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Indirect Characterizations Of Characters In The Crucible By Arthur Miller

Decent Essays
In the play The Crucible by Arthur Miller, Miller creates several characters that do not have many direct characterizations. This play shows the thoughts of some of the people in Salem during the time of the witch hunts. These people also had accused their neighbors simple for more land, animals, and money. Some of the characters offer a lot of indirect characterization such as Giles Corey. In the beginning of the play Giles Corey is suspicious of witches like most of Salem, but over the course of the play he believes it was pure superstition.
In Act I, Giles, like most in Salem, was just another average person who goes about his daily business like everyone else. Giles converses with the town and he is well respected in Salem. After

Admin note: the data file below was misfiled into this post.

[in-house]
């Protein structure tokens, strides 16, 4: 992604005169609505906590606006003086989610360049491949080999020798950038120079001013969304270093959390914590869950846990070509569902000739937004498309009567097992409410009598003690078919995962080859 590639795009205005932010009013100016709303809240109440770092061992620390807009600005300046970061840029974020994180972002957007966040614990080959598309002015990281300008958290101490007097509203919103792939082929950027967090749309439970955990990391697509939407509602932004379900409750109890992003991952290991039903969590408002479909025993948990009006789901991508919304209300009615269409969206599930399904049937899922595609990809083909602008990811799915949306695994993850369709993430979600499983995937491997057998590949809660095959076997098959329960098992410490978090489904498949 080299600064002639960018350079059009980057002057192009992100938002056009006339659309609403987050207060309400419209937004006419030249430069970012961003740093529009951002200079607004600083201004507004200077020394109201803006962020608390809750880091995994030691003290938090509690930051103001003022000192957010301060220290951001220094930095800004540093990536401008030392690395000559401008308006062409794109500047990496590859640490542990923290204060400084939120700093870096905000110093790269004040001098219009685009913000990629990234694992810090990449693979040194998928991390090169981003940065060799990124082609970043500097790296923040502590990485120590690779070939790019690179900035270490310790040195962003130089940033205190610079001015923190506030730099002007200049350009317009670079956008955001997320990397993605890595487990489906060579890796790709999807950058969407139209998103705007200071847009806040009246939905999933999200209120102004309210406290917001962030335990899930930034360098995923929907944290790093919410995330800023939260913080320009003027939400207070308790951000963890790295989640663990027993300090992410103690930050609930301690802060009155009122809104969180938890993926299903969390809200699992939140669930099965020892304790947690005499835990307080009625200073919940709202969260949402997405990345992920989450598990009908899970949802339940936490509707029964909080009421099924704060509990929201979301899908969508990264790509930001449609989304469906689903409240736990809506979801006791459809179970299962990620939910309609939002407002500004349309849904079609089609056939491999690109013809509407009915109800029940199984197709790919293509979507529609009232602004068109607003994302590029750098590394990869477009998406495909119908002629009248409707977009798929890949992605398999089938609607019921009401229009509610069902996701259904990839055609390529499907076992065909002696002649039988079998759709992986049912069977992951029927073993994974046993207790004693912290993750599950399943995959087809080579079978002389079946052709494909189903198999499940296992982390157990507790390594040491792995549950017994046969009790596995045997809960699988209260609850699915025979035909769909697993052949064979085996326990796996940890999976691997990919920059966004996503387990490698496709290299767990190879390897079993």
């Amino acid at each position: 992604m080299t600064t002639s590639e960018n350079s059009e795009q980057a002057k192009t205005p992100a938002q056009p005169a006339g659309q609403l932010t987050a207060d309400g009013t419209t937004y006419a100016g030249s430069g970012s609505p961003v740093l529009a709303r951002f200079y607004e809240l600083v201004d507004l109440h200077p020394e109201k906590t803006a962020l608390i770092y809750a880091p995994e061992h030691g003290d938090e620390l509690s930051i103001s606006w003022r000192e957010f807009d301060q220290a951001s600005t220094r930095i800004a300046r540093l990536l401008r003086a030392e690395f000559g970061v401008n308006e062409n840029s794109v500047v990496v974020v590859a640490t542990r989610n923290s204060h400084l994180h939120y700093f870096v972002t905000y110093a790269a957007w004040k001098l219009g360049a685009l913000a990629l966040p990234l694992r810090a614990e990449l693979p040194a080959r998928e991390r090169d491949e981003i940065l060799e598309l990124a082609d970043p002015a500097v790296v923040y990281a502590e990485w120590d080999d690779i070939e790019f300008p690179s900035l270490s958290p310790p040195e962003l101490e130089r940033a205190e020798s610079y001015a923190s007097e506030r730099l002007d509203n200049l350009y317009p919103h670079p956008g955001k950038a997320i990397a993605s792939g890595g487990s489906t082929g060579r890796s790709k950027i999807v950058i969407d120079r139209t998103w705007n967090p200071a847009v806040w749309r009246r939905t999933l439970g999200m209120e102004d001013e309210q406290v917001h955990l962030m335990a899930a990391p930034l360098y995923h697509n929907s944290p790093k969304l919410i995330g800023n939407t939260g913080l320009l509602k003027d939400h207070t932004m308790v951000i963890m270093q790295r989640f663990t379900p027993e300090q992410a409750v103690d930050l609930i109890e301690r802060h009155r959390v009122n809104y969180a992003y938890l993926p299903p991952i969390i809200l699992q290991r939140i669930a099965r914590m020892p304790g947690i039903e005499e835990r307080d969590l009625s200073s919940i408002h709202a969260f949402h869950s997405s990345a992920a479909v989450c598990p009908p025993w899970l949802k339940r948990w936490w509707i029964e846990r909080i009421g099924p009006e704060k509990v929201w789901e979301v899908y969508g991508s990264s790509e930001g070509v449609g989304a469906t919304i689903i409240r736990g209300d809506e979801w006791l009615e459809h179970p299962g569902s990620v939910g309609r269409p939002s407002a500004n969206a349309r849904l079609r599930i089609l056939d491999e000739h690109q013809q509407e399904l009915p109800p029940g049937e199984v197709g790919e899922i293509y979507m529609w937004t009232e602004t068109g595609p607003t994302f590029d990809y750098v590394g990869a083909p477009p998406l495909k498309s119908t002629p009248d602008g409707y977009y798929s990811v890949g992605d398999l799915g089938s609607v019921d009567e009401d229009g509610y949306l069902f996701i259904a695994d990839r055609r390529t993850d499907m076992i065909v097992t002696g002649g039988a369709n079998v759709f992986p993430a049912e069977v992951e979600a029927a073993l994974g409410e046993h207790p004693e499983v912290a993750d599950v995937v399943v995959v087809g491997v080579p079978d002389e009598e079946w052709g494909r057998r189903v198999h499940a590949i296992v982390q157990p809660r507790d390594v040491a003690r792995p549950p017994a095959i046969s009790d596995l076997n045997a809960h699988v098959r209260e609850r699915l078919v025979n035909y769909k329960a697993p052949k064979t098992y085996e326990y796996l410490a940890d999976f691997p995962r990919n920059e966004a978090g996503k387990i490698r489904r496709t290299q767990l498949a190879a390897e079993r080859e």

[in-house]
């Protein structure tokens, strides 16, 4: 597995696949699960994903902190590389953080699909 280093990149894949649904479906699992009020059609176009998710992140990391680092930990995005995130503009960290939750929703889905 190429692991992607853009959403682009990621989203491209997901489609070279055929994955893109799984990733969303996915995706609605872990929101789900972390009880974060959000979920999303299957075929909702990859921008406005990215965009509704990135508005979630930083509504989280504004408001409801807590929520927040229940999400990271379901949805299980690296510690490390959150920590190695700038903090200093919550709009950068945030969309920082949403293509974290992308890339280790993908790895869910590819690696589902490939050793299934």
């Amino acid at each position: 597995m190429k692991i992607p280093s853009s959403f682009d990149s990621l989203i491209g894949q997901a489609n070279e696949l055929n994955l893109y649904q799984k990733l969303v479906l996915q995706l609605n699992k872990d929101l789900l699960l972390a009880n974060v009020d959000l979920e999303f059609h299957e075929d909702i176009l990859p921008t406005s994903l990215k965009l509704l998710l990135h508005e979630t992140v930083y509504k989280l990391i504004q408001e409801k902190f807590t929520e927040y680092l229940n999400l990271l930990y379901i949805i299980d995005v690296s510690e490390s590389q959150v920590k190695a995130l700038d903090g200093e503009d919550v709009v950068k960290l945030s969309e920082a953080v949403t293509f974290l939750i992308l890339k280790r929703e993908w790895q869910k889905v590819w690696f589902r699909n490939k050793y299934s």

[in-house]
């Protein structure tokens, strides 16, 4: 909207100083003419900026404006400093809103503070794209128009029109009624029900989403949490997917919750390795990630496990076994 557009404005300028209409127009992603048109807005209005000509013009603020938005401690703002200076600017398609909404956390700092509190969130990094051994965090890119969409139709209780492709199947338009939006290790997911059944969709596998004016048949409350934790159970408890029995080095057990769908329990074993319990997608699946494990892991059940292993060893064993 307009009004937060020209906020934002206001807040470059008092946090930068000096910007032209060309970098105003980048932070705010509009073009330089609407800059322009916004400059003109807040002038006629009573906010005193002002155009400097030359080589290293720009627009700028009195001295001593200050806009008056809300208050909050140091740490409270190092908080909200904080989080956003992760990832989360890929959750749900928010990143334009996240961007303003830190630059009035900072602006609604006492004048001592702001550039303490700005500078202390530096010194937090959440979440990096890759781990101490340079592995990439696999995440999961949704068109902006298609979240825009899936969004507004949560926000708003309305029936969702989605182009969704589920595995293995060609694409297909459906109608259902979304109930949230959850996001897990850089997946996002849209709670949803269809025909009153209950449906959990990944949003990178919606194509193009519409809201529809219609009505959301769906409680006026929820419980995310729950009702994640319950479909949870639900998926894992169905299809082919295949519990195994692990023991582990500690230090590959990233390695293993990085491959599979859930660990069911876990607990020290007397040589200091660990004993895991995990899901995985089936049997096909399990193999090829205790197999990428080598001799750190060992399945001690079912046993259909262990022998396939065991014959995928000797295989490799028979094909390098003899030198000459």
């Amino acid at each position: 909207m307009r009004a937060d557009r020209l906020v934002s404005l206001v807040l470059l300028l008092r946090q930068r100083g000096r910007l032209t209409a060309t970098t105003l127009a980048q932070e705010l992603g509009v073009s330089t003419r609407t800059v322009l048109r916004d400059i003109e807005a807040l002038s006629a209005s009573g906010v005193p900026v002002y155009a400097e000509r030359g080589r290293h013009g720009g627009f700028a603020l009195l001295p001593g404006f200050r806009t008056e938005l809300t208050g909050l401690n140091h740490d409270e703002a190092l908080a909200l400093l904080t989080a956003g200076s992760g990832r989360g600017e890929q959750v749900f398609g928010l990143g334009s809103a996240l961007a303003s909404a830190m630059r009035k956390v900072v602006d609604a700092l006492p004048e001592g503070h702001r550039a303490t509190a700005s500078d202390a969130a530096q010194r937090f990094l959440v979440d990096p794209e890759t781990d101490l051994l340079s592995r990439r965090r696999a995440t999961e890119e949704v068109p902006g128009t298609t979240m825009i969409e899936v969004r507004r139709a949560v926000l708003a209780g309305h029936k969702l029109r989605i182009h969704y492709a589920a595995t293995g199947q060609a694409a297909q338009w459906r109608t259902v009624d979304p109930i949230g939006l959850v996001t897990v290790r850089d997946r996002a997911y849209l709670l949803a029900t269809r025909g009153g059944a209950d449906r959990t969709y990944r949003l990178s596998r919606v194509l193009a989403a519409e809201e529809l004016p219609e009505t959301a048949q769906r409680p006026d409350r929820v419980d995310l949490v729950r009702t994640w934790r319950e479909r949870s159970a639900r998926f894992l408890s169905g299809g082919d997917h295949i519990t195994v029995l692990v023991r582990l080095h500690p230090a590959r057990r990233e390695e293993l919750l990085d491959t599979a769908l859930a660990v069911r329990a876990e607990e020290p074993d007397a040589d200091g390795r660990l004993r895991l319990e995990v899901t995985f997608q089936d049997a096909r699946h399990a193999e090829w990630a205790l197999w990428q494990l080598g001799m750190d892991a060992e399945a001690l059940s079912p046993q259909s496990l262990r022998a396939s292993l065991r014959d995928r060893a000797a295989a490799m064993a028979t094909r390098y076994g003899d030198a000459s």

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Giles explains what he meant by talking about the books and that he never meant to accuse his wife of witchcraft. Giles explains, “It is my third wife, sir; I never had no wife that be so taken with books, and I thought to find the cause of it, d’y’see, but it were no witch I blamed her for. I have broke charity with the woman, I have broke charity with her”(70). Giles makes this claim in hopes of getting his wife out of jail and back home with him. Giles states that he broke her trust in him and he feels completely guilty for his wife’s imprisonment. As Giles talks he mentions that there might still be some form of witchcraft and he had only mentioned the books his wife read because he wanted to help find cause of witchcraft. When Giles speaks to the judge he hopes to redeem himself by getting his wife out of jail. With that, Giles has lost pretty much all belief in witches in Salem, and his only goal now is to make things right so that no more people are hanged. The final Act, Act IV, Giles is getting close to drawing his last breath in Salem. With Giles being taken to jail for simply not giving a name, he has confirmed his stance that witchcraft does not exist and that the court is in the wrong. Even Mr. Hale has now left the court as well due to the lack of trust in the fact that witches exist. It is not until Elizabeth is talking to Mr. Proctor that the audience finds out what has happened to poor Giles after his imprisonment. Giles was
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